Two new books on Galatians
A couple of interesting new monographs on Galatians have recently been published by Mohr Siebeck:
First is Justin K. Hardin's Galatians and the imperial cult: a critical analysis of the First-Century social context of Paul's letter. Tübingen: Mohr Siebeck, 2008.
I'm no Galatians expert but my favourite Galatians commentary is probably Jimmy Dunn's brilliant effort in the Black's NT Commentaries series. On the other hand, I'm not a big fan of J. Louis Martyn's Anchor Bible commentary, so I was glad to see Hardin propose an exegetical approach to Gal. 4:1-11 that rejects the notion that Paul was rebuffing any idea of 'salvation history'. In my view he rightly argues:
'[T]here is no inherent dichotomy between Paul's apocalyptic thought and his concern for the reversal of Israel's plight under the (curse of the ) Law and the inclusion of the Gentiles as Gods people. Far from salvation history beginning from the time of God's eschatological invasion in human history through Christ, as Martyn asserts, the incarnation rather was the pinnacle (dare I say climax?) of God's saving activity in the world' (154).
As is clear from the book title, of course, a major focus of Hardin's little monograph concerns the whole 'imperial cult' debate. He argues that this cultic background needs to be taken seriously in reading Galatians, and offers 'a plausible way forward for understanding the crisis in Galatia' (155).
Second is Todd A. Wilson's The curse of the law and the crisis in Galatia: reassessing the purpose of Galatians. Tübingen: Mohr Siebeck, 2007.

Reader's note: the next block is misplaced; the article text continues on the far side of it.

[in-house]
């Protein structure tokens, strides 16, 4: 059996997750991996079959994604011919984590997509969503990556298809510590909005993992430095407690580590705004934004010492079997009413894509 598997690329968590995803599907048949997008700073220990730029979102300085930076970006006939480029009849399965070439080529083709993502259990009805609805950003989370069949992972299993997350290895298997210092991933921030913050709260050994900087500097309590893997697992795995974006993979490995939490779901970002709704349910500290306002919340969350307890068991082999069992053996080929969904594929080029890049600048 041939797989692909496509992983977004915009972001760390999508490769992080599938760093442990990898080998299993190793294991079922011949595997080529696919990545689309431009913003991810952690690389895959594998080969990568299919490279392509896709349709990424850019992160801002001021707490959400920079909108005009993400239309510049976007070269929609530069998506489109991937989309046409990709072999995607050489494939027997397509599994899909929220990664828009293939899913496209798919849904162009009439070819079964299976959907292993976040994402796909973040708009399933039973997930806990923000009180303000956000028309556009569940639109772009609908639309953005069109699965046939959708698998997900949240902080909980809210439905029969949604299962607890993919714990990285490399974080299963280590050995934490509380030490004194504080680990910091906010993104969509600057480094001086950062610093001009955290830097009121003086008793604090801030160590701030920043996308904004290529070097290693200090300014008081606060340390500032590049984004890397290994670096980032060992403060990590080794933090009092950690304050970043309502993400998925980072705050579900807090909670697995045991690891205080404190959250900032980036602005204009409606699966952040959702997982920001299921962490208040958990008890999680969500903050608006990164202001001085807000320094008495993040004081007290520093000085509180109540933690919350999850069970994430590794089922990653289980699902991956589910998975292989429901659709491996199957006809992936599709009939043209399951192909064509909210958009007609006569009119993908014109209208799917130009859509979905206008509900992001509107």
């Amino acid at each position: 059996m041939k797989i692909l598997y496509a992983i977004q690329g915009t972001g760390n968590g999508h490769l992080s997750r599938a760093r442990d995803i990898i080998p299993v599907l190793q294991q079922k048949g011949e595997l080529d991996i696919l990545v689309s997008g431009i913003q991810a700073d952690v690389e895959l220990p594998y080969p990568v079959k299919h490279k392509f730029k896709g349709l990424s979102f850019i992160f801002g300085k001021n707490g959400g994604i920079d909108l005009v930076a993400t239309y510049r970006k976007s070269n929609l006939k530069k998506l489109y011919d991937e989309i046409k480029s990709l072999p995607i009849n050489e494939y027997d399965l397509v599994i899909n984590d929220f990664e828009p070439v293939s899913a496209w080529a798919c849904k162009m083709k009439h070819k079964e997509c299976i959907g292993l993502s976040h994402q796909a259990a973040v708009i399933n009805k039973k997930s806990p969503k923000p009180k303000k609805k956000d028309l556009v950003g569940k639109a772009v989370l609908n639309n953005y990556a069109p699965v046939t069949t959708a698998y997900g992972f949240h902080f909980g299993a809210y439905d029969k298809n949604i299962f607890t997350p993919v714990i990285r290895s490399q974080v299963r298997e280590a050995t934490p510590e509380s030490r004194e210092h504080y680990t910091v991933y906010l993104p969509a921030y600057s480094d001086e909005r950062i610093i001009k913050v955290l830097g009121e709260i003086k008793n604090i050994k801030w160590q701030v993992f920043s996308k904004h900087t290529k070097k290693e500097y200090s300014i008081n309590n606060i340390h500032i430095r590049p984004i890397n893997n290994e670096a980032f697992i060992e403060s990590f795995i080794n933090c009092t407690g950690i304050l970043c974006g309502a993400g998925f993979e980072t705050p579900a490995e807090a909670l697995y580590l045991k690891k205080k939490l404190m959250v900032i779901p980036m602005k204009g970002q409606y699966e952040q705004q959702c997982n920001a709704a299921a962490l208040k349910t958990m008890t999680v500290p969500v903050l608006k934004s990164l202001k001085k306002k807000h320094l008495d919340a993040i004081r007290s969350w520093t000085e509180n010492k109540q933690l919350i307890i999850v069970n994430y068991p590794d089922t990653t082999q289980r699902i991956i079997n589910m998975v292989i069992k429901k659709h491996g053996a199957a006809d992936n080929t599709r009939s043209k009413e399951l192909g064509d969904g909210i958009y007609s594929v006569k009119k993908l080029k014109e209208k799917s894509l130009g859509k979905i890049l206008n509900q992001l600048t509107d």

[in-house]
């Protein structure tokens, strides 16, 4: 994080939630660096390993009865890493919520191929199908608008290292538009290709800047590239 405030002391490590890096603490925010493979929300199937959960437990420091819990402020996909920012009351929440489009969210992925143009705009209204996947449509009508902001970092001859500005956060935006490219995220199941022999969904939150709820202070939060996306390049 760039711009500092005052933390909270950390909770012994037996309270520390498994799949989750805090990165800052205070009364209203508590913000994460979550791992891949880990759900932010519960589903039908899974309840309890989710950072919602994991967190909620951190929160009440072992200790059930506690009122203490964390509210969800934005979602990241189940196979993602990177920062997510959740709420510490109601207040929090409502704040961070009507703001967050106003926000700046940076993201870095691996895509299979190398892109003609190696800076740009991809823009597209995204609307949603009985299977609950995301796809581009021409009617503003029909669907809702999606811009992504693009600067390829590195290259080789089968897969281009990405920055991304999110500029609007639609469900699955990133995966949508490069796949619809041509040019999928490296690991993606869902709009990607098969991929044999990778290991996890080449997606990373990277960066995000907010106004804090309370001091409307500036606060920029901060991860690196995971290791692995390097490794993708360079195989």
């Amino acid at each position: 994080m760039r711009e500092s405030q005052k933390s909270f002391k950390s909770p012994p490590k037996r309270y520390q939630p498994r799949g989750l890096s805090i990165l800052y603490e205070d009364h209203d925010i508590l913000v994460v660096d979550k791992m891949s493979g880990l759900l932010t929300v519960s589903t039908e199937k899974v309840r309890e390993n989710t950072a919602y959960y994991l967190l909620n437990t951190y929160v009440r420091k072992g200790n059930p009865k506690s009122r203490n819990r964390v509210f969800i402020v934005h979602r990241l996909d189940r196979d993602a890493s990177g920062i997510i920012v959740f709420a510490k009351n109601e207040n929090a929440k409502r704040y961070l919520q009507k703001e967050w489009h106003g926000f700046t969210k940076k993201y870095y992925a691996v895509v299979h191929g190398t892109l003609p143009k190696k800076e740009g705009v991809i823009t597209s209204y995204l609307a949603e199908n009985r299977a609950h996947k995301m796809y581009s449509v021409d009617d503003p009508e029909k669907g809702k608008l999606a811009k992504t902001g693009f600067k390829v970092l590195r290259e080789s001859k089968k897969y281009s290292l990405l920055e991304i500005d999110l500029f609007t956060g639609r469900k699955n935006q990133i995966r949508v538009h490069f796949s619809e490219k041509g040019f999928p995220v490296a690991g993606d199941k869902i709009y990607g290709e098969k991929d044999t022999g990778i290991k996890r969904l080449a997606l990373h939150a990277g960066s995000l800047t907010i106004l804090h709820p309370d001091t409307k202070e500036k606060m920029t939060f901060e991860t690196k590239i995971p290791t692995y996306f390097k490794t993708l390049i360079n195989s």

In a quick flyover, in Part 1 he argues that the rhetoric of cursing is of greater importance in Galatians than is usually assumed, and even played a key part in the Agitators appeal for circumcision. In Part 2, he examines the four references to the Law in 5:13 to 6:10 and argues that Paul's appeal to the law was intended to maintain that it is fulfilled, and the curse thereby avoided, by serving and loving one another. The curse of the law is thus only avoided by fulfilling the law.
'While Christ has redeemed us from the Law's curse (3.13), he has done so neither by eradicating any possible threat of a curse nor by circumventing the Law altogether. Instead, his death has allowed, as Paul says, the sending of the Spirit ..., who in turn enables believers to fulfil the Law and thereby avoid the Law's curse' (116).
Without looking into the book in any depth, which in point of argument reminds me somehow of Hafemann's work in 2 Corinthians, my initial feeling is that his approach may leave much unexplained in Galatians – but this is only a very uninformed initial thought. Is not the very concept of 'law' transformed by Paul when he speaks of it positively, such that the continued extension of Israel's Law and its curse today for all outside Christ's ethical empowering is questionable? The curse of 1 Cor. 16:22 is not on those who do not obey the law, but on those who have no love for Christ. Anyway, I won't carry on until I've actually read Wilson's contribution! Some thought-provoking stuff here.